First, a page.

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Last week we talked about a trial currently underway in Concord, New Hampshire. The defendant is 19-year-old Owen Labrie, graduate of the elite St. Paul's prep school. He's accused of sexually assaulting a then-15-year-old female student at the school, as part of an annual ritual at St. Paul's called "senior salute" where older students look to meet up with younger ones, for anything from a walk to sex.
The case brings up so many complicated issues, from what constitutes consent, to bigger questions about teens and their attitudes and expectations about sex. So, how do you talk with your teen about the case?
Joani Geltman, lecturer in Curry College's psychology department and author of "A Survival Guide to Parenting Teens: Talking to Your Kids About Sexting, Drinking, Drugs and Other Things that Freak You Out." She tweets @JoaniGeltman.
Joani Geltman's 4 Ways To Talk To Teens About The Trial
Talking about sex and sexual assault with your teen is a delicate matter. As a parent, you want your teen to understand the moral, legal and emotional consequences of participating in a sexual encounter that may or may not be consensual. But, if you present your lecture on the “Moral, Legal and Emotional Consequences of a Non-Consensual Sex Act” to your teen, you will have lost a valuable opportunity for opening communication on a subject that is uncomfortable to talk about, especially with your parents. Your teen will clam up, roll their eyes and tell you that they would never, ever end up in a situation similar to what allegedly happened between these two teenagers at a New Hampshire prep school.
Here are some strategies for opening up this conversation:
1. Start from a place of understanding, not judgment:
- "I get that girls can be flattered by attention from an older boy." And, "I get how boys can get caught up in the pressure to hook up with younger girls, even if they know, on some level, that it’s not right."
2. Don’t lecture:
- In theory, your teen understands that boys may sometimes take advantage of girls. They don’t need you to tell them that. What they need is a safe haven to explore their own feelings. You might say to your daughter: “There may be a situation that you’re in, when you’re getting attention from a boy you have a crush on. I totally get flirting, but let’s figure out how you can flirt without sending out the message that something more physical is on the table.” And, with your son, you might say: “Understanding and knowing how far a girl really wants to go can be really hard to know sometimes, but it’s really important that you think about this. Let’s come up with some cues from a girl that you should really pay attention to.”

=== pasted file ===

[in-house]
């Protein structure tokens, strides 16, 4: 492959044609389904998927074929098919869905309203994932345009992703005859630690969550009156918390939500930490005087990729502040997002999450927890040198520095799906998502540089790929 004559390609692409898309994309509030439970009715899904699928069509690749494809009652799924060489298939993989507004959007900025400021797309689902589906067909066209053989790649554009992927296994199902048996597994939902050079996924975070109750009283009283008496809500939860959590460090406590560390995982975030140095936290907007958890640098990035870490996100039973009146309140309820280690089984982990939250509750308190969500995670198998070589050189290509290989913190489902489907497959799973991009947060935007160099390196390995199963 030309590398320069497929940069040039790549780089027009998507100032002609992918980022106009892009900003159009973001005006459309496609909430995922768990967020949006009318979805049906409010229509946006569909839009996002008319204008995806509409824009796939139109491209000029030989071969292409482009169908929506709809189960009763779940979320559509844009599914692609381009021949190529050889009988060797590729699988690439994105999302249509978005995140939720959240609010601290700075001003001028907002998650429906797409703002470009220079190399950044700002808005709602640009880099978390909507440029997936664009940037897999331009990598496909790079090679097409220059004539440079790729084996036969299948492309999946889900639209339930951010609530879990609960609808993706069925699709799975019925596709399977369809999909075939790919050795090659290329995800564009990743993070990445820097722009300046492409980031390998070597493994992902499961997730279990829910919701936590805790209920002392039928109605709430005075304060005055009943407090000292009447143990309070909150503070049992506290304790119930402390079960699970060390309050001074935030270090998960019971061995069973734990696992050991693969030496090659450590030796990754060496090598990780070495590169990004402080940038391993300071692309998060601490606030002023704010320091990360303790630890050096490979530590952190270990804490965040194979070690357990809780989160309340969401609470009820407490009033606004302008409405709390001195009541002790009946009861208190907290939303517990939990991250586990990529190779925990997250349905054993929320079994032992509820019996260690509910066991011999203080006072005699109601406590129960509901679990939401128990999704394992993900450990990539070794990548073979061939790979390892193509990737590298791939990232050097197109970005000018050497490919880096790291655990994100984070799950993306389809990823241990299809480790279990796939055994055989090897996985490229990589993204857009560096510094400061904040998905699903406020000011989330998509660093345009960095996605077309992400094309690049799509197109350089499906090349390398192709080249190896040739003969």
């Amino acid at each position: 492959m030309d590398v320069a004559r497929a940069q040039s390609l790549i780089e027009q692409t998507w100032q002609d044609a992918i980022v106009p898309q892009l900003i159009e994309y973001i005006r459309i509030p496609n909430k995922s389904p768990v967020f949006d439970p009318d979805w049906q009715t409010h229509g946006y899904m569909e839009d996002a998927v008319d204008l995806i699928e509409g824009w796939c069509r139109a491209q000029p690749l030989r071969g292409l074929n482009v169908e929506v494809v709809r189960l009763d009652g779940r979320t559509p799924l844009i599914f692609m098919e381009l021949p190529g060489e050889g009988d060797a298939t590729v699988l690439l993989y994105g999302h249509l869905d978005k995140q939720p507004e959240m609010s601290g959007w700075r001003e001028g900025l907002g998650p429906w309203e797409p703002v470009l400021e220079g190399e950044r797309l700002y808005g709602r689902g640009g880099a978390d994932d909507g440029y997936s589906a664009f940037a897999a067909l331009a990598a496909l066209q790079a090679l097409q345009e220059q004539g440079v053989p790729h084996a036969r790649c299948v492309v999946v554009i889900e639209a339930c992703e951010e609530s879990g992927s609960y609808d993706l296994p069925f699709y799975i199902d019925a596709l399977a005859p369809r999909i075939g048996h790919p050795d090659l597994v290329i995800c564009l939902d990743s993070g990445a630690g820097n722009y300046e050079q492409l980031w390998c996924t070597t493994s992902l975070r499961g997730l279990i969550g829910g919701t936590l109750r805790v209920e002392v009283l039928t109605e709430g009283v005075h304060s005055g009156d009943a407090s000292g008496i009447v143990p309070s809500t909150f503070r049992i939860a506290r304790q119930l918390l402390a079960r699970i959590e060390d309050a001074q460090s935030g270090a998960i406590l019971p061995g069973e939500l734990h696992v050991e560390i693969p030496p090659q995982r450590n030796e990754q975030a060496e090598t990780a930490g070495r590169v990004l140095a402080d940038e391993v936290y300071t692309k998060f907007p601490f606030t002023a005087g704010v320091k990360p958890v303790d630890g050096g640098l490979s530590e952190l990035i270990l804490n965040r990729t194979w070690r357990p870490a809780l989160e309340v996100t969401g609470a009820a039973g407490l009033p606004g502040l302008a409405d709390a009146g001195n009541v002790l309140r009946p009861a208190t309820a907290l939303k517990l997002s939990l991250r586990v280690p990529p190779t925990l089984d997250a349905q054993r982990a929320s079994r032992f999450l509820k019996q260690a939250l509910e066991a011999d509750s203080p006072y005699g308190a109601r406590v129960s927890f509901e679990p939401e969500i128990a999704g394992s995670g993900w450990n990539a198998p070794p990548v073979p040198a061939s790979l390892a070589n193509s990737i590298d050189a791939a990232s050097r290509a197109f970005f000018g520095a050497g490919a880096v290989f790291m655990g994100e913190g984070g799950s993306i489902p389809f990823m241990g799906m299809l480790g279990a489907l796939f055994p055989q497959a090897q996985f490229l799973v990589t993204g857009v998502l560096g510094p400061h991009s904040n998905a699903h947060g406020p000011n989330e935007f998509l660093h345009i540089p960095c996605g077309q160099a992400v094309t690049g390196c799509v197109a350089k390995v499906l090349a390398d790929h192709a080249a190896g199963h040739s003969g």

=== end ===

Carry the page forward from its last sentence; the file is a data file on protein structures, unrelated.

3. Help them to develop the scripts and language that will help them out in situations that make them feel uncomfortable and/or unsafe:
- Most teens end up doing things they don’t want to because they don’t know what else to do. They can always use the, “I need to go to the bathroom” excuse. It gets them out of the room without getting into a whole thing. Or, check the time and say, “my friends are waiting for me, and if I don’t show up, they’ll think something’s wrong.” For boys who are getting pressured by their friends to do something they don’t want to do: “It’s just not my thing!”
4. Remember that your teen is being led by their emotional brain, not their thinking one:
- Before they leave to hang out with friends, your parting words to them should always be: “What is your safety plan for tonight?”
- "A high-profile rape trial under way here has put an uncomfortable spotlight on one of the nation’s most prestigious boarding schools."
This segment aired on August 25, 2015.
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